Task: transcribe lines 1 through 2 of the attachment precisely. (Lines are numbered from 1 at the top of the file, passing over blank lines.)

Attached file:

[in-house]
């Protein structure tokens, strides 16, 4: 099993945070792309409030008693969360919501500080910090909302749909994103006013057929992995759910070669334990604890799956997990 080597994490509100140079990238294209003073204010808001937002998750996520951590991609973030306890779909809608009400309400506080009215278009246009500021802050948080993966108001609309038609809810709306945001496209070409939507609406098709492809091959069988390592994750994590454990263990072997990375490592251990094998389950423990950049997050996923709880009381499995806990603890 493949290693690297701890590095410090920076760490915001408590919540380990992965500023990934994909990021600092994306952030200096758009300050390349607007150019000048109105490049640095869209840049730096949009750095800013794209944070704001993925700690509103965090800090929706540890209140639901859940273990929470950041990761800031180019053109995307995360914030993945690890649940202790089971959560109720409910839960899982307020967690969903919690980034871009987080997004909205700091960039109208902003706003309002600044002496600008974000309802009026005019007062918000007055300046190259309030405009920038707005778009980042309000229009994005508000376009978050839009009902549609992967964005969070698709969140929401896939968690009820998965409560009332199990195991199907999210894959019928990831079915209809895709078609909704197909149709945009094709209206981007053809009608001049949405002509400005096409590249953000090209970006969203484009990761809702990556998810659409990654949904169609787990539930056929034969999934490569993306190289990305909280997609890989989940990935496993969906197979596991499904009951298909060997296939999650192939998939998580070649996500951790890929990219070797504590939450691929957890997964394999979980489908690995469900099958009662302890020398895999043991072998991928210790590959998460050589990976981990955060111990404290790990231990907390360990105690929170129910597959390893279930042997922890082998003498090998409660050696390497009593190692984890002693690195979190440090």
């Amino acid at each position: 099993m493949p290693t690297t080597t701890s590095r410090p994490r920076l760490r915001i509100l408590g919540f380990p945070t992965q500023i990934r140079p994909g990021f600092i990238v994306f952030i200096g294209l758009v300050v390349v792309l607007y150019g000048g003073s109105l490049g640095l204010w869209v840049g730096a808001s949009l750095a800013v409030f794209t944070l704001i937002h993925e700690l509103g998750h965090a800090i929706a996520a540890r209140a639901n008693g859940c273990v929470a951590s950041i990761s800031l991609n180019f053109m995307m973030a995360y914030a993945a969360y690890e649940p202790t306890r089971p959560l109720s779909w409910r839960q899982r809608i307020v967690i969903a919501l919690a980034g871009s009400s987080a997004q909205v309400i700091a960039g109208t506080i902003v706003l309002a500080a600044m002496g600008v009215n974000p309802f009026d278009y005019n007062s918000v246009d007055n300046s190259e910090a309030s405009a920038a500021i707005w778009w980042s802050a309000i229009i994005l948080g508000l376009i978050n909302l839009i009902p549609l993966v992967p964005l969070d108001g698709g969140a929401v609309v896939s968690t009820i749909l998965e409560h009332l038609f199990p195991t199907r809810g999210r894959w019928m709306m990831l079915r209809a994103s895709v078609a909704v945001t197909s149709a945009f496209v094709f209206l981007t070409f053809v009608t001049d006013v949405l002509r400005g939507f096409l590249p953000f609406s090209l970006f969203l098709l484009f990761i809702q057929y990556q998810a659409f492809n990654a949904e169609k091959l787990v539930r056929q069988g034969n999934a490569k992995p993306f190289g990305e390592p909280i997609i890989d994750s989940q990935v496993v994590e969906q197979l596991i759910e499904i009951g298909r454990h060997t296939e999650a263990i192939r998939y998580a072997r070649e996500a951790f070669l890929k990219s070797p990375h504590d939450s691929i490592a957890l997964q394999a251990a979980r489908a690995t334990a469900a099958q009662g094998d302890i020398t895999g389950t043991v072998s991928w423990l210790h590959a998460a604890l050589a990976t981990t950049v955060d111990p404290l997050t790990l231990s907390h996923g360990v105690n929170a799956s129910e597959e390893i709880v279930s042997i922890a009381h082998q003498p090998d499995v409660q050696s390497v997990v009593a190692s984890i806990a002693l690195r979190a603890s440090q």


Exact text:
[in-house]
């Protein structure tokens, strides 16, 4: 099993945070792309409030008693969360919501500080910090909302749909994103006013057929992995759910070669334990604890799956997990 080597994490509100140079990238294209003073204010808001937002998750996520951590991609973030306890779909809608009400309400506080009215278009246009500021802050948080993966108001609309038609809810709306945001496209070409939507609406098709492809091959069988390592994750994590454990263990072997990375490592251990094998389950423990950049997050996923709880009381499995806990603890 493949290693690297701890590095410090920076760490915001408590919540380990992965500023990934994909990021600092994306952030200096758009300050390349607007150019000048109105490049640095869209840049730096949009750095800013794209944070704001993925700690509103965090800090929706540890209140639901859940273990929470950041990761800031180019053109995307995360914030993945690890649940202790089971959560109720409910839960899982307020967690969903919690980034871009987080997004909205700091960039109208902003706003309002600044002496600008974000309802009026005019007062918000007055300046190259309030405009920038707005778009980042309000229009994005508000376009978050839009009902549609992967964005969070698709969140929401896939968690009820998965409560009332199990195991199907999210894959019928990831079915209809895709078609909704197909149709945009094709209206981007053809009608001049949405002509400005096409590249953000090209970006969203484009990761809702990556998810659409990654949904169609787990539930056929034969999934490569993306190289990305909280997609890989989940990935496993969906197979596991499904009951298909060997296939999650192939998939998580070649996500951790890929990219070797504590939450691929957890997964394999979980489908690995469900099958009662302890020398895999043991072998991928210790590959998460050589990976981990955060111990404290790990231990907390360990105690929170129910597959390893279930042997922890082998003498090998409660050696390497009593190692984890002693690195979190440090």